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Wellington’s Brooklyn wind turbine put out of action by bad weather  

Credit:  Matthew Tso | Stuff | Jul 28 2021 | www.stuff.co.nz ~~

The Brooklyn wind turbine was built to harness Wellington’s notorious wind, but it is the recent cold, damp weather that has put it out of action.

The 67-metre tall landmark’s blades haven’t turned since June when it was taken out of service for maintenence.

Meridian Energy spokeswoman Anna Vrede​ said while work was underway, moisture got into the generator and electronics.

“Usually during maintenance, there is still electricity going to the turbine and this helps protect the electronics from moisture [condensation and rain]. However, to undertake these modifications we needed to isolate it completely.”

Vrede said the company was working on repairs and trying to source replacement parts, but they were proving hard to come by because of global supply issues.

“Unfortunately we are unable to advise when it will be up and running.”

The current turbine is the second to have occupied the site on the hill behind Brooklyn. Electricity generated by the turbine is fed into Wellington’s energy network, enough to power about 490 average homes a year.

It was installed in 2016, replacing a smaller unit which first faced Wellington’s wind in 1993. The original was installed by the Electricity Corporation of New Zealand (ECNZ) as part of a feasibility test to see how turbines would perform in local conditions.

The experiment was a success, blazing the trail for wind farms which began to pop up around the country in the new millennium. Another 62 turbines were established at the nearby West Wind windfarm at Terawhiti Station and Mākara which was completed in 2009.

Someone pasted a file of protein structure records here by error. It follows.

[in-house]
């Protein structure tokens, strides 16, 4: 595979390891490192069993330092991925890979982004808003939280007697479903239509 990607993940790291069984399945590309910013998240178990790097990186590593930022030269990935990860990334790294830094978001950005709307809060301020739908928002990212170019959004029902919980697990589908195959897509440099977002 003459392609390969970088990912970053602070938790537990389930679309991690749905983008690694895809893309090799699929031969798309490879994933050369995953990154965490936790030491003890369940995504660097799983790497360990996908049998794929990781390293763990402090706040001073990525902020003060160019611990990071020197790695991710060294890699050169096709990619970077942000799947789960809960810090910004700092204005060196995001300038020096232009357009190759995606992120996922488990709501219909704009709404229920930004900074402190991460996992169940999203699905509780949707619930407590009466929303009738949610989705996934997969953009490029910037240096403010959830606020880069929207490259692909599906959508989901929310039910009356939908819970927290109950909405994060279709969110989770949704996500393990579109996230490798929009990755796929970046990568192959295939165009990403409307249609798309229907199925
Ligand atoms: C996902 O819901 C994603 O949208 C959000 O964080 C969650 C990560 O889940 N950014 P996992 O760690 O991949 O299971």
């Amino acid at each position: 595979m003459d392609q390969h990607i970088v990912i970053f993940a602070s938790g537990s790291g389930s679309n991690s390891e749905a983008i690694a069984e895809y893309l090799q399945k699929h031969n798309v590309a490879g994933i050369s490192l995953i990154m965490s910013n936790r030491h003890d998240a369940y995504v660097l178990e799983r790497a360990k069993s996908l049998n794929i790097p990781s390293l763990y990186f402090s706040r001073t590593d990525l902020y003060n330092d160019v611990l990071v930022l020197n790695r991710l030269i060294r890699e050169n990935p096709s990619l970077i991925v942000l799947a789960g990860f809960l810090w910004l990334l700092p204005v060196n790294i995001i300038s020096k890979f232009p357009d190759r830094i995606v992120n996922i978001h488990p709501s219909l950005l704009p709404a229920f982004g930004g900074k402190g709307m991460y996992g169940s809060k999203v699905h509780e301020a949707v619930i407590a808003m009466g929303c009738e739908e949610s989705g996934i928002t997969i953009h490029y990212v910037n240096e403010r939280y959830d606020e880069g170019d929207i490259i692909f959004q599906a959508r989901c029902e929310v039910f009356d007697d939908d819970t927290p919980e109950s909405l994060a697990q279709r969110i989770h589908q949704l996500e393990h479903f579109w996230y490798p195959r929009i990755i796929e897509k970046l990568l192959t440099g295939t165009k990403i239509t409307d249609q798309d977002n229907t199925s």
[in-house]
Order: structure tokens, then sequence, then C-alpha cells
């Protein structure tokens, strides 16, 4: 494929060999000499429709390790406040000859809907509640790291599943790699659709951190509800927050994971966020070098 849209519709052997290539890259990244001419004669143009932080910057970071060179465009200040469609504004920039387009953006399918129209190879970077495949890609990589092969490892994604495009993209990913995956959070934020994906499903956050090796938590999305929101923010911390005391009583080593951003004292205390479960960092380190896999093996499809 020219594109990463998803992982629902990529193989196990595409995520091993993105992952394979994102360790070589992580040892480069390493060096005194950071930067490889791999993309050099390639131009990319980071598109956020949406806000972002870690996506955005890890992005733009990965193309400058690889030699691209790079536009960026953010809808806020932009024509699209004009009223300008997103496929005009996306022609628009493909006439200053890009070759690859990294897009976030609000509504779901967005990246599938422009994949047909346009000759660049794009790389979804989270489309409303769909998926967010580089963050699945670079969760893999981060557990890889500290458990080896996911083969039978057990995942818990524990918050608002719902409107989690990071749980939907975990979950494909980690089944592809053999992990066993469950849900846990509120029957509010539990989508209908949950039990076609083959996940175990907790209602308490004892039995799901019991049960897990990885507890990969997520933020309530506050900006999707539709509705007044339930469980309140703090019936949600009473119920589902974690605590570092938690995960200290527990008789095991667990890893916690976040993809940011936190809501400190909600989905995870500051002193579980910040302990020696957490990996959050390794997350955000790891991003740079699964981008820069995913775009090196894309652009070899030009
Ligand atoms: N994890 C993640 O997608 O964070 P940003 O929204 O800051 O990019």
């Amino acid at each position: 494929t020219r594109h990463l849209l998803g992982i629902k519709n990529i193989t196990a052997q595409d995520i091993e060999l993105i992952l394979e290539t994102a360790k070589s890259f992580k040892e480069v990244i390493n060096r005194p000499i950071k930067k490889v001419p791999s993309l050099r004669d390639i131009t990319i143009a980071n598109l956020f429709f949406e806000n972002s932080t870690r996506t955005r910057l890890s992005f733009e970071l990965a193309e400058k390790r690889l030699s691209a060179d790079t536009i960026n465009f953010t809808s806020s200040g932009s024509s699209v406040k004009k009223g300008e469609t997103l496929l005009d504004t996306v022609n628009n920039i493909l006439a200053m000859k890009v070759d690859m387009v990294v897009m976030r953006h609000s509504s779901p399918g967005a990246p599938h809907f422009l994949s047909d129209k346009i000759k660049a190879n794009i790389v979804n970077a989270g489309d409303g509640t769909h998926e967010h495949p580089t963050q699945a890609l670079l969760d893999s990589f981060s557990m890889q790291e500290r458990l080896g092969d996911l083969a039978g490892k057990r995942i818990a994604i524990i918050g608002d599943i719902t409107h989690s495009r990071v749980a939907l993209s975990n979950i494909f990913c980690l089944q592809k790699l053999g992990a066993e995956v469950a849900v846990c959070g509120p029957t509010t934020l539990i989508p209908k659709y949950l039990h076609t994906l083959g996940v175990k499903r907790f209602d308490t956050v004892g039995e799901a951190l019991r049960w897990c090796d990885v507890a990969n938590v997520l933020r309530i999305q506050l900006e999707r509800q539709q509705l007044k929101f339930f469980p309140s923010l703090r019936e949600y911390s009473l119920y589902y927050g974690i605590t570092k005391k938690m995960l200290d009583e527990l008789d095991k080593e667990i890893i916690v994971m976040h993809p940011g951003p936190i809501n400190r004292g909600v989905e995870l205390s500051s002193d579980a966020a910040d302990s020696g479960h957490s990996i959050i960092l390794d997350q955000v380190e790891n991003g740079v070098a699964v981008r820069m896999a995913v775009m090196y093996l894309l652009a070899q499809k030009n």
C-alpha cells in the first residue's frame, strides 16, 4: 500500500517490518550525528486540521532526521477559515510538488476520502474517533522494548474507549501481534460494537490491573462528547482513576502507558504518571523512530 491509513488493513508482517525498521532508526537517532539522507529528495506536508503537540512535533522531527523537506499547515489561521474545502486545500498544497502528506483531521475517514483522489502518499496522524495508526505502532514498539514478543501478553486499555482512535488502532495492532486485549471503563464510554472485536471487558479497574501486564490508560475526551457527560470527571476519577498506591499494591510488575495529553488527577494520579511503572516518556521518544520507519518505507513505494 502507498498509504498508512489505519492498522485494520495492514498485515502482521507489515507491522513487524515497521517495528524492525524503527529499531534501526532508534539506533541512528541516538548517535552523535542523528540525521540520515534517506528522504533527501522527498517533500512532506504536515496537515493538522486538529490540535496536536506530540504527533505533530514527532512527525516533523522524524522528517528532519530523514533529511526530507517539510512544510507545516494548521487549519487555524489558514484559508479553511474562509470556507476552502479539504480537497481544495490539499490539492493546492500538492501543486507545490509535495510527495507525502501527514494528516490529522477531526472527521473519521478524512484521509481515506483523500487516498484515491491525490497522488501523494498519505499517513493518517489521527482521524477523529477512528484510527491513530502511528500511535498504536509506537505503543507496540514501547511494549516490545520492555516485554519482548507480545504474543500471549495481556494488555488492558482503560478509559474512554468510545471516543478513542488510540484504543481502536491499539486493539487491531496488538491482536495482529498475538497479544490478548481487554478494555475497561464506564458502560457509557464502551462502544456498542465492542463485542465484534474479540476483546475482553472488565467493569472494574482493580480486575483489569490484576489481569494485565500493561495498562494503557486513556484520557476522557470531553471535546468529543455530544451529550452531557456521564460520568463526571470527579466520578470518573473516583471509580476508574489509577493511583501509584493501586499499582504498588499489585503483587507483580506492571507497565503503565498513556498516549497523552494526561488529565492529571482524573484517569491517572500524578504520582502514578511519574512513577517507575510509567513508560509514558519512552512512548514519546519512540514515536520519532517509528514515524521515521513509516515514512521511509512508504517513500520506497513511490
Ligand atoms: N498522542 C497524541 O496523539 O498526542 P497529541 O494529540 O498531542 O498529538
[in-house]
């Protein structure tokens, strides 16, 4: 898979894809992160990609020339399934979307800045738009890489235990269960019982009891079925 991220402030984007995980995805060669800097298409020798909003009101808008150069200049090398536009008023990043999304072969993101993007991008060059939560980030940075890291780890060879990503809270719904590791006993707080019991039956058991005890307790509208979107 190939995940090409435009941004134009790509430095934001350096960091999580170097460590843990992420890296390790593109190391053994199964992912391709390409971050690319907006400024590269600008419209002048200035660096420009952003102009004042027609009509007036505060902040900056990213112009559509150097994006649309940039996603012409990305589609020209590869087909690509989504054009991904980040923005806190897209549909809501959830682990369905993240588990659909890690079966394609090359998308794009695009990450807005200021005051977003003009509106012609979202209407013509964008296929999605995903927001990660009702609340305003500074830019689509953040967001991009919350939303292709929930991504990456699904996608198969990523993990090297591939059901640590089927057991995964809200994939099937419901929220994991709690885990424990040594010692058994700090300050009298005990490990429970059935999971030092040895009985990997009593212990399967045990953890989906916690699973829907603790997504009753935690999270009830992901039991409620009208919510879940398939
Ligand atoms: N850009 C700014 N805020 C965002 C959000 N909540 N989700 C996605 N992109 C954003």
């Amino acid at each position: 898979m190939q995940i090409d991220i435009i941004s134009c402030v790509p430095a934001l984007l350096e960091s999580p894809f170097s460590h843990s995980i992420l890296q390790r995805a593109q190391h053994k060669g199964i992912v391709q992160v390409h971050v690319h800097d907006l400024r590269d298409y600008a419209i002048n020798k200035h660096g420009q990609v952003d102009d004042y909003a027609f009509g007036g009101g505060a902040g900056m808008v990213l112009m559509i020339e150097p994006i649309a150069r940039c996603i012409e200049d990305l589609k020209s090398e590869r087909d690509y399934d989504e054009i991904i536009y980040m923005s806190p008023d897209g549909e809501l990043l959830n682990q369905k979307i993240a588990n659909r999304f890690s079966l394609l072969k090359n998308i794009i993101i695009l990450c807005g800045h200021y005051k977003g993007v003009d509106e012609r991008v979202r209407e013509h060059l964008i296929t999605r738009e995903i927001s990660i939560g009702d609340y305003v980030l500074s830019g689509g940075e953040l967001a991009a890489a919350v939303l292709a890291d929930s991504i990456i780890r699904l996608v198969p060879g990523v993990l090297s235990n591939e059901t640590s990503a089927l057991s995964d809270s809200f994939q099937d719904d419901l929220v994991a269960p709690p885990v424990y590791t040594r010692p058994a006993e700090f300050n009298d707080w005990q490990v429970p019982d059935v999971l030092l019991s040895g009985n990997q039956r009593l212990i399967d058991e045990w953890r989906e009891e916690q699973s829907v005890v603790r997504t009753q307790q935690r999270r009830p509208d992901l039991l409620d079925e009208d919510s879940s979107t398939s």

The original turbine began to experience mechanical failures by 2010 and was later replaced following popular public demand.

Meridian inherited the turbine in 1999 when ECNZ was split to form three new power companies.

Source:  Matthew Tso | Stuff | Jul 28 2021 | www.stuff.co.nz

This article is the work of the source indicated. Any opinions expressed in it are not necessarily those of National Wind Watch.

The copyright of this article resides with the author or publisher indicated. As part of its noncommercial effort to present the environmental, social, scientific, and economic issues of large-scale wind power development to a global audience seeking such information, National Wind Watch endeavors to observe “fair use” as provided for in section 107 of U.S. Copyright Law and similar “fair dealing” provisions of the copyright laws of other nations. Send requests to excerpt, general inquiries, and comments via e-mail.

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